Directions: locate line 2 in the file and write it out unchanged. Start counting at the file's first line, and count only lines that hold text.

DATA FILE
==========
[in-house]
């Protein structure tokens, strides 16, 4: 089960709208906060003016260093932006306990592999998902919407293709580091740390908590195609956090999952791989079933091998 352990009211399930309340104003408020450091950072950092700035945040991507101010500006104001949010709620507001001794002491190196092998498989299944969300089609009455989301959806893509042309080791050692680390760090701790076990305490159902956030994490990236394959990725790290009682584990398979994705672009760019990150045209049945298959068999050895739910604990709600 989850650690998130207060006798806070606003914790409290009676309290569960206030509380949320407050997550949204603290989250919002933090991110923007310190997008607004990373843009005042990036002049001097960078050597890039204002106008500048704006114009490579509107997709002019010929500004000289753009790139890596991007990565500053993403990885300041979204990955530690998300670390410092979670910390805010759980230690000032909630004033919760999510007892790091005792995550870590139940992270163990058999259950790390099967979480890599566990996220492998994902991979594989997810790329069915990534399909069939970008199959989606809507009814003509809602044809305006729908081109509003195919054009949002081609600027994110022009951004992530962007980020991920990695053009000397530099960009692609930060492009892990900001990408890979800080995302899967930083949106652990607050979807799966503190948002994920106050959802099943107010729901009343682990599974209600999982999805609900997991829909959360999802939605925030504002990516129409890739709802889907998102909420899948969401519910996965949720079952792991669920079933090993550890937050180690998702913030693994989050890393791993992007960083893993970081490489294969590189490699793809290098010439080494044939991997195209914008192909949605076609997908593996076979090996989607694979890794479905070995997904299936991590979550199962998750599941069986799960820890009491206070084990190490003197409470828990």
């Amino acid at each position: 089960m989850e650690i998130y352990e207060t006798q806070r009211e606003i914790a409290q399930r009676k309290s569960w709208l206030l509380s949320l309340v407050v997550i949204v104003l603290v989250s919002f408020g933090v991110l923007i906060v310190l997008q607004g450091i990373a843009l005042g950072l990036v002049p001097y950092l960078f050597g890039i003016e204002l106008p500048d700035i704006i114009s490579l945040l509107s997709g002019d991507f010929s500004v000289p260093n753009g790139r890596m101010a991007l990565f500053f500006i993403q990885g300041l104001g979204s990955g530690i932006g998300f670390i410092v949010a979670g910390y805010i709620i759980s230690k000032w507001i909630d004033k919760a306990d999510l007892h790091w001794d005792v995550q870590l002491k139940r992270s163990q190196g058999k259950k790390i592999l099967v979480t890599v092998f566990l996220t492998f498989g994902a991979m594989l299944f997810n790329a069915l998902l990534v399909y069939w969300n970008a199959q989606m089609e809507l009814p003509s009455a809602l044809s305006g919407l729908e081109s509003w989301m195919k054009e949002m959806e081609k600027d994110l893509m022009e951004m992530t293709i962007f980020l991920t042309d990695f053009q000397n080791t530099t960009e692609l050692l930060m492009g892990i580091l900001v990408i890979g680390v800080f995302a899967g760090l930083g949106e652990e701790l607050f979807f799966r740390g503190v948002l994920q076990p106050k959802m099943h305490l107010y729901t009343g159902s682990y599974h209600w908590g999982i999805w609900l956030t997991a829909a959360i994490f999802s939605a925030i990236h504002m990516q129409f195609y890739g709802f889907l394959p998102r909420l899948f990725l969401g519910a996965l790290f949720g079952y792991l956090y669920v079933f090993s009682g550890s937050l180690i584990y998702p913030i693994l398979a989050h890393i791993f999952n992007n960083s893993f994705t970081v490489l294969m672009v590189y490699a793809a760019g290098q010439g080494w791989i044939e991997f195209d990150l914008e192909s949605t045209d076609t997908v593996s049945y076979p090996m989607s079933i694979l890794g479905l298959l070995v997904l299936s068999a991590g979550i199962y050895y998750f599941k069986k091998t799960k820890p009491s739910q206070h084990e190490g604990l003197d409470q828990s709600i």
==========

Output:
């Protein structure tokens, strides 16, 4: 089960709208906060003016260093932006306990592999998902919407293709580091740390908590195609956090999952791989079933091998 352990009211399930309340104003408020450091950072950092700035945040991507101010500006104001949010709620507001001794002491190196092998498989299944969300089609009455989301959806893509042309080791050692680390760090701790076990305490159902956030994490990236394959990725790290009682584990398979994705672009760019990150045209049945298959068999050895739910604990709600 989850650690998130207060006798806070606003914790409290009676309290569960206030509380949320407050997550949204603290989250919002933090991110923007310190997008607004990373843009005042990036002049001097960078050597890039204002106008500048704006114009490579509107997709002019010929500004000289753009790139890596991007990565500053993403990885300041979204990955530690998300670390410092979670910390805010759980230690000032909630004033919760999510007892790091005792995550870590139940992270163990058999259950790390099967979480890599566990996220492998994902991979594989997810790329069915990534399909069939970008199959989606809507009814003509809602044809305006729908081109509003195919054009949002081609600027994110022009951004992530962007980020991920990695053009000397530099960009692609930060492009892990900001990408890979800080995302899967930083949106652990607050979807799966503190948002994920106050959802099943107010729901009343682990599974209600999982999805609900997991829909959360999802939605925030504002990516129409890739709802889907998102909420899948969401519910996965949720079952792991669920079933090993550890937050180690998702913030693994989050890393791993992007960083893993970081490489294969590189490699793809290098010439080494044939991997195209914008192909949605076609997908593996076979090996989607694979890794479905070995997904299936991590979550199962998750599941069986799960820890009491206070084990190490003197409470828990």